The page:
Why do I judge you? Because my brand of feminism is better than yours.

We like to talk about food a lot on this blog. I hope that doesn't diminish our feminist credibility, because in the next weeks, you can expect a few posts on the topic.

Which track to take? That is the question.
Next question? How I can make the woman who took a different road feel bad about herself.
Actually, maybe that shouldn't be the question at all.

I was 18. It was midnight and my best friends were over. Katie, Ruth and I were an ambitious troupe with very clear goals. Ruth wanted to be a mother and musician. Katie wanted to be an academic. I loved opera and writing, but all I really wanted to do was go on a Mormon mission. We were eating frozen fruit as I read the central thesis of my newly written, favorite college paper ever. It was a magnum opus on a coming fourth wave of feminism that would broaden the scope of a once, narrow idea of female empowerment. The paper was good; it got an A. But the gathering foretold truths about modern womanhood that I would have never anticipated.

Today, we're riding that fourth wave of feminism I wrote about in 2002. From Hillary Clinton to Sherry Dew, Sheryl Sanberg to Sarah Palin, Susan Patton to Anne Marie Slaughter, Beyonce, Lena Dunham, Jezebel.com to FeministMormonHousewives.org, there seems to be a renewed understanding of the realities of womanhood. But it feels like the world of feminism is all Lean In vs. You Can't do It All, Ordain Women vs. I-Don't-Want-The-Priesthood, or Professional Lady vs. Parenting Warrior. In my life, the issue isn't either/or, it's achieving excellence and happiness in my path while experiencing joy in the roles of others.

I don't know of many people who stayed home with their kids while running a super successful business who became pop stars, politicians, gagillionaires, best-selling authors, astronauts, Olympians, scientists and concert pianists at the same time. Maybe I am alone in this, but if I want to be truly excellent in one thing, I need to focus. One of Paul's epistles says each of us are given different gifts. He goes onto enumerate some of the gifts: languages, healing, faith, knowledge, wisdom, discernment, the list goes on and on. I don't think this epistle was reserved for men.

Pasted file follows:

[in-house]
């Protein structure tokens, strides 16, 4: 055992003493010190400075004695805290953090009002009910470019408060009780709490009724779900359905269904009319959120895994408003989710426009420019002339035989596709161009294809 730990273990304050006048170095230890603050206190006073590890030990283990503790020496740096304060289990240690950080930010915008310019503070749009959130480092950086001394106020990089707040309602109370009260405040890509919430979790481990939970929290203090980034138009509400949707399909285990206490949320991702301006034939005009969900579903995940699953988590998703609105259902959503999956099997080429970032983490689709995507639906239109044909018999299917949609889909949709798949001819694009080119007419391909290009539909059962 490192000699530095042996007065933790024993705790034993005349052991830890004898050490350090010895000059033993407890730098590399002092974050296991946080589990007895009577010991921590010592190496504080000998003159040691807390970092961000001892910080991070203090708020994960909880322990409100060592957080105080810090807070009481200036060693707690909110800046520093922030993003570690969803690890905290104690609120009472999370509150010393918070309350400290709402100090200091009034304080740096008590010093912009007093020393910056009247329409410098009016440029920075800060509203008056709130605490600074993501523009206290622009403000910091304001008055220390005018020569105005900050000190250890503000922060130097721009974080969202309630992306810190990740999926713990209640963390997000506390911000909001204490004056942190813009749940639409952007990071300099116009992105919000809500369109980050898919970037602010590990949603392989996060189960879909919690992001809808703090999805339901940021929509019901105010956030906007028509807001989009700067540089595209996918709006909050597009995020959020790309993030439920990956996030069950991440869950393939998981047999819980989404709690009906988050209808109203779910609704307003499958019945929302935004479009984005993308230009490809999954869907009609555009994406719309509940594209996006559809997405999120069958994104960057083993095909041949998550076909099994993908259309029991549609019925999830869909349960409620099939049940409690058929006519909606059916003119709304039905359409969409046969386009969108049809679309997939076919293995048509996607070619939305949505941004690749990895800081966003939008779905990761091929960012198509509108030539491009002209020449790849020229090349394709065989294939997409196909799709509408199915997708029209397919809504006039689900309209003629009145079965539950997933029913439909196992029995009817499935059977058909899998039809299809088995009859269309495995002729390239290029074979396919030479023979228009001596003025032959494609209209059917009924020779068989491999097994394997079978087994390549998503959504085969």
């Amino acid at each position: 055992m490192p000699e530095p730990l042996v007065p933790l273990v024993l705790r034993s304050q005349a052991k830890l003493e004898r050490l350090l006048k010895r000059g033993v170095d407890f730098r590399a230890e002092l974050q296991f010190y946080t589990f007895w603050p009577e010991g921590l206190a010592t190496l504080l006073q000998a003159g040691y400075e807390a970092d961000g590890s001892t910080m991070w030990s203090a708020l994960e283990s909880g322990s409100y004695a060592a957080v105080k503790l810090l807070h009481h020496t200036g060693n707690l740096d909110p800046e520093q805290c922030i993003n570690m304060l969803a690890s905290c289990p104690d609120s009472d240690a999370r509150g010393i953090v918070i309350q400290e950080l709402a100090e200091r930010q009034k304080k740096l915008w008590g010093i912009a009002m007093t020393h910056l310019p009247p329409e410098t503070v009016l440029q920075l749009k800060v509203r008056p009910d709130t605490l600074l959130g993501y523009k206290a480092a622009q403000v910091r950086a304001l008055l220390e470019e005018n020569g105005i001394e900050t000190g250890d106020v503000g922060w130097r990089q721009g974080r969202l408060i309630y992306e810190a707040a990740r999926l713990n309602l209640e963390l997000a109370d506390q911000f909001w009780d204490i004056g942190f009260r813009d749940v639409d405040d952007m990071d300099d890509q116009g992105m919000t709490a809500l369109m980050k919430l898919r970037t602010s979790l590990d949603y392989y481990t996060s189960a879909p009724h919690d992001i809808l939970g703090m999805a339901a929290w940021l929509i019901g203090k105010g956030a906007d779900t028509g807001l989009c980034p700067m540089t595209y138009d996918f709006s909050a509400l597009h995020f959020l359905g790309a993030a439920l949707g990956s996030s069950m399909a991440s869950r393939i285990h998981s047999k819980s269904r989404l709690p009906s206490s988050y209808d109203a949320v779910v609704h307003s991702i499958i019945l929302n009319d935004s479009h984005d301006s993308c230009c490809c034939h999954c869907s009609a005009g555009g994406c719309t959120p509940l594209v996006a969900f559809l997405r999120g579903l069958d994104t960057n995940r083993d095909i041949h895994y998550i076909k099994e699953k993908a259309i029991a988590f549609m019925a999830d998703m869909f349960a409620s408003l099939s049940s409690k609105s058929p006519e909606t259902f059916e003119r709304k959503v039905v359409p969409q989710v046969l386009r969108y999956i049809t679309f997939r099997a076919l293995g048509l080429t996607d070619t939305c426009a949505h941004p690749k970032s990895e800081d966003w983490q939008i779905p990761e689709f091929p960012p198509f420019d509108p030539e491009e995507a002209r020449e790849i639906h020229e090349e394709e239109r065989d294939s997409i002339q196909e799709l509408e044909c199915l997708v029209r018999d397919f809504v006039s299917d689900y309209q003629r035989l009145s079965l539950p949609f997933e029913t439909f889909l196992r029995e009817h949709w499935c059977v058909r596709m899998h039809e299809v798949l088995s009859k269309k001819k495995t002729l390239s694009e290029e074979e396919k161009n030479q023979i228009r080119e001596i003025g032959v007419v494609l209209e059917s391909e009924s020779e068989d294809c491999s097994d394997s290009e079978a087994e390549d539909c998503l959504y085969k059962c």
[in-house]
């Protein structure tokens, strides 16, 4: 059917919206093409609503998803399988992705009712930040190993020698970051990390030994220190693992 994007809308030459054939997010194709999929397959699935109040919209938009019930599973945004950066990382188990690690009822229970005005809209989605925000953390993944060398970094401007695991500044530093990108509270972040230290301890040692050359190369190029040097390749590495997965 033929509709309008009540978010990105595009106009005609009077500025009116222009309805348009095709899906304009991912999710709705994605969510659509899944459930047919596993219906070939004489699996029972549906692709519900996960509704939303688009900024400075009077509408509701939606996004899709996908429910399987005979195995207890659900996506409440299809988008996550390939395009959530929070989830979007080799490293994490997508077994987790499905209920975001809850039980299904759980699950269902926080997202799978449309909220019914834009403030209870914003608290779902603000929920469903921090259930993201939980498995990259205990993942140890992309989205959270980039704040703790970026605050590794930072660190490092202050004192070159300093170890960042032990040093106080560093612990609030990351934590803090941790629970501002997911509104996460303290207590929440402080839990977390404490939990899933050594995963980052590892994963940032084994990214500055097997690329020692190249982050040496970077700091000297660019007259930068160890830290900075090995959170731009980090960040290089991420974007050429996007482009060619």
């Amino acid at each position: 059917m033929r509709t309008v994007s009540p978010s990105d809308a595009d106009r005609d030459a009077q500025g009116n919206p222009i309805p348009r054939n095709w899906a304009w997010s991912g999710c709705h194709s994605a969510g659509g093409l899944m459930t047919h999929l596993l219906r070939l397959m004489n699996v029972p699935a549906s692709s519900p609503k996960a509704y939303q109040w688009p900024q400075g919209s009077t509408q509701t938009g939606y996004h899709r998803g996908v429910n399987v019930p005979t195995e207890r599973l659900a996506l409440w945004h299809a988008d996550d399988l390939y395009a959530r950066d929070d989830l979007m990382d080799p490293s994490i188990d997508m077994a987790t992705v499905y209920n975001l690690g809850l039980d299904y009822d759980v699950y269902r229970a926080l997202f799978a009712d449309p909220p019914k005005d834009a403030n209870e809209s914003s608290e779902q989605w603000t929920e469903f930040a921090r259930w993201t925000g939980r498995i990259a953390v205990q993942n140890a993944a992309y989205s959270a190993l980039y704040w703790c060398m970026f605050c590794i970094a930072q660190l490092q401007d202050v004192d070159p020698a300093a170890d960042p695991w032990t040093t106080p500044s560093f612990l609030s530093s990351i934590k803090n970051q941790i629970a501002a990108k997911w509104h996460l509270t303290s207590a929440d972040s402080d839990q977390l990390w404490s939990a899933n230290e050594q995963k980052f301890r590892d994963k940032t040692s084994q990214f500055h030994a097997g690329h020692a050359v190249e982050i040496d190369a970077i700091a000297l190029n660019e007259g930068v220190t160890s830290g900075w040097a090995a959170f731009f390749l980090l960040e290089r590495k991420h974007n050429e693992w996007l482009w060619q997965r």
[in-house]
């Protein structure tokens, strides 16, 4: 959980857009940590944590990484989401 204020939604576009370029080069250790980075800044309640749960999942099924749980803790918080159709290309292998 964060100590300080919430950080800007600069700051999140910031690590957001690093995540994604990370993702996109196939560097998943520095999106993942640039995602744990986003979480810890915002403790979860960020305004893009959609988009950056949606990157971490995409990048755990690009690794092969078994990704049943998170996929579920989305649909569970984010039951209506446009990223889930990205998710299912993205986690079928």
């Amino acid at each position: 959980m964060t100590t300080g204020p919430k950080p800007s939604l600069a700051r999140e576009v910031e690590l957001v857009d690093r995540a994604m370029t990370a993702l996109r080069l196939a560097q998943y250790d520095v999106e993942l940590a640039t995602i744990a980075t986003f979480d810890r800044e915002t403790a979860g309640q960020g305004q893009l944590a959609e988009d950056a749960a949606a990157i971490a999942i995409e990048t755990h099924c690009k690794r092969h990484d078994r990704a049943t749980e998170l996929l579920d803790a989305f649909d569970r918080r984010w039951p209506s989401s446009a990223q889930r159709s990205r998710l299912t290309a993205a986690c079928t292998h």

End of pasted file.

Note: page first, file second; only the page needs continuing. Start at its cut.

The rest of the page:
Women are finally coming to terms with the vast number of acceptable and valuable occupations open to us. There are many noble professions, parenting being just one, incredibly valuable option. Happiness becomes much more difficult when we are preoccupied with expecting others to have the same skills, talents and gifts that we do. In my never-as-humble-as-it-should-be opinion, true feminism is about fulfilling our potential and encouraging others as they do the same -- regardless of their gender.

Take me and my sisters. We have as similar of a baseline as possible: same parents, same city, same gene pool and similar educations. But we're all different. Kimber is a full-time mom. I'm an artist. Liberty is a young professional. Mercina is a missionary. Glorianna is a student. I could envy Kimber's stable income, fabulous aesthetic and perfect children, Liberty's rational professionalism and effortless style, Mercina's work ethic and perfect chic, or Glorianna's Yale education, brilliance and self assurance. Sometimes, I do. But more often than not, I feel blessed by their different gifts.

Within a few years of that late night in Denver, me and my friends were living out each other's dreams. Katie was getting married. Ruth was going on a mission and I was at a top music school. It would have been easy for jealousies and envy to get in the way of friendship. Instead, something wonderful happened: I learned to experience vicarious joy in a way I never knew was possible. These days, Katie is being an amazing mother to her four kids, Ruth is a respected researcher and I am making music. We're still friends and I continue to receive a great deal of satisfaction from their successes. When we stop judging one another and focus on doing our best in the life we're living, we can experience the satisfaction that comes from doing it all without doing everything by ourselves.

What do you wish was part of the current discussion of women, womanhood and feminism?
What do you think is being overlooked? We'd love to hear your thoughts here. We might even write a post about them. Whether you're a lady or man-type, thank you for reading! We <3 you!